Gay men convicted of homosexuality could have records overturned, Irish Government reveals
Life & Style

Gay men convicted of homosexuality could have records overturned, Irish Government reveals

OVER 100 MEN historically convicted of homosexuality could have their criminal records wiped, the Irish Government has said.

Figures retrieved from An Garda Síochána's PULSE system indicated a preliminary figure of around 150 men as having been convicted of consensual same-sex activity between 1944 and 1993.

It follows an apology last month by Taoiseach Leo Varadkar, himself openly gay, to men convicted before homosexuality's decriminilisation 25 years ago.

Speaking today, Minister for Justice Charlie Flanagan said each case would be examined on an individual basis.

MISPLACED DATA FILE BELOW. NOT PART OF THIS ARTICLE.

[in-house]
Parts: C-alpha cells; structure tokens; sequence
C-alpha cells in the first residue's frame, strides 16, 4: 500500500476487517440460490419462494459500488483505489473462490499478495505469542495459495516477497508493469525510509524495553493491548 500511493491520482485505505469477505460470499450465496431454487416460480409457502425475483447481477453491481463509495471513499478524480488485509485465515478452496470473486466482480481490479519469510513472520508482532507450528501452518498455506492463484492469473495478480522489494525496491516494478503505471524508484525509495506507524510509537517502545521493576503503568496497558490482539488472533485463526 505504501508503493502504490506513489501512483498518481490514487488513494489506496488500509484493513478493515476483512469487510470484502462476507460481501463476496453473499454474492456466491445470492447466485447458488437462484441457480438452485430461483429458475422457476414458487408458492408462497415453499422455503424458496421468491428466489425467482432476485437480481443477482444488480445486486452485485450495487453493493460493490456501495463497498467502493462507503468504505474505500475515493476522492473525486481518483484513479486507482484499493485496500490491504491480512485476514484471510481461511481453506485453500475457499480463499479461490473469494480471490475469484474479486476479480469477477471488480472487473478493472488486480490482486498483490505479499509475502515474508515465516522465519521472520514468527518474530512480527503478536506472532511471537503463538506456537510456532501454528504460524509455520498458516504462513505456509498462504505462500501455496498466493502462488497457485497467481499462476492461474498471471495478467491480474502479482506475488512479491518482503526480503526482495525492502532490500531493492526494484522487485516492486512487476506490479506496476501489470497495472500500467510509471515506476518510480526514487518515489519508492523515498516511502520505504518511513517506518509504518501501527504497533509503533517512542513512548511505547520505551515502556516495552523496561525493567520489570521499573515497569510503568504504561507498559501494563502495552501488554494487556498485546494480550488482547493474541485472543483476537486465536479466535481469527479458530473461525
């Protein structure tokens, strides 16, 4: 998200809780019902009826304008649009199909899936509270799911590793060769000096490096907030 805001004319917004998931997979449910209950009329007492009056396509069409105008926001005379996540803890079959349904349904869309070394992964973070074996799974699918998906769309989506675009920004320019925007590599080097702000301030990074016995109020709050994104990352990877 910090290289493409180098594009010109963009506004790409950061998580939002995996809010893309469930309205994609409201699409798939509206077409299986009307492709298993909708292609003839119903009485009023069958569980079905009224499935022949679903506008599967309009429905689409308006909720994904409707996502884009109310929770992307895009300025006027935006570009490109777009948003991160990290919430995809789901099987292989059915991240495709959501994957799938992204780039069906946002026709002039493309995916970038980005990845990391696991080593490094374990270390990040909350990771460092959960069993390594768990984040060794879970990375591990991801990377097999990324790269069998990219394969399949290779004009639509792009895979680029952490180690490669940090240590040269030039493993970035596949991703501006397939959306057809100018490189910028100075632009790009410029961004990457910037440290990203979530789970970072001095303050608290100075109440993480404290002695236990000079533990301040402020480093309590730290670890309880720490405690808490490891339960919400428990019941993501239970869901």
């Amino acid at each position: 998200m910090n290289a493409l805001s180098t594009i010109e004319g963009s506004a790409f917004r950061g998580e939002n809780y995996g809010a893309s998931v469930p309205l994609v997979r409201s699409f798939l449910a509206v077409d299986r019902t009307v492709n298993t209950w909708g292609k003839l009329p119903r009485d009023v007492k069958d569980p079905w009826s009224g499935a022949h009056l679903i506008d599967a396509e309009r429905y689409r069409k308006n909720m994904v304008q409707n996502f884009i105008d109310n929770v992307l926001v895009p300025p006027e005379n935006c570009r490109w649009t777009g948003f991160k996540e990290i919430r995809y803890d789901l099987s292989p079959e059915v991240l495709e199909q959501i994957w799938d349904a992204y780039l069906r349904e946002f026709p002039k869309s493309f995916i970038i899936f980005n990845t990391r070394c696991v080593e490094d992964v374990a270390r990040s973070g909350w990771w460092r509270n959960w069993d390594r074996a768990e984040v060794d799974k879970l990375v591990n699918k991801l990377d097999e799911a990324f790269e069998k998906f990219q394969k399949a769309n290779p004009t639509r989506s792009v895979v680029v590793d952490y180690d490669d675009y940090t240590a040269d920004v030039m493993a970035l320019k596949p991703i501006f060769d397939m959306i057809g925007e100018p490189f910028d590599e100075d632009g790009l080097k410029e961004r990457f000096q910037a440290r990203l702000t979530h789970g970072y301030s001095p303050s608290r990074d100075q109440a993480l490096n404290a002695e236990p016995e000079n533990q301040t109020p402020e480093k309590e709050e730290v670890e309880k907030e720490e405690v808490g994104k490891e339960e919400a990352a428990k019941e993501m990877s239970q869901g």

He added that the process would be based on a similar pardoning scheme in England and Wales - which saw the criminal records of thousands of gay men overturned in 2017.

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Minister Flanagan has called on Gardaí to review individual case files and report on their availability and quality within three months.

An average of 13 men per year were jailed in Ireland for same-sex offences between 1940 and 1978.

The country decriminalised homosexuality in June 1993 following a decades-long campaign gay rights activists, most famously Dublin Senator David Norris.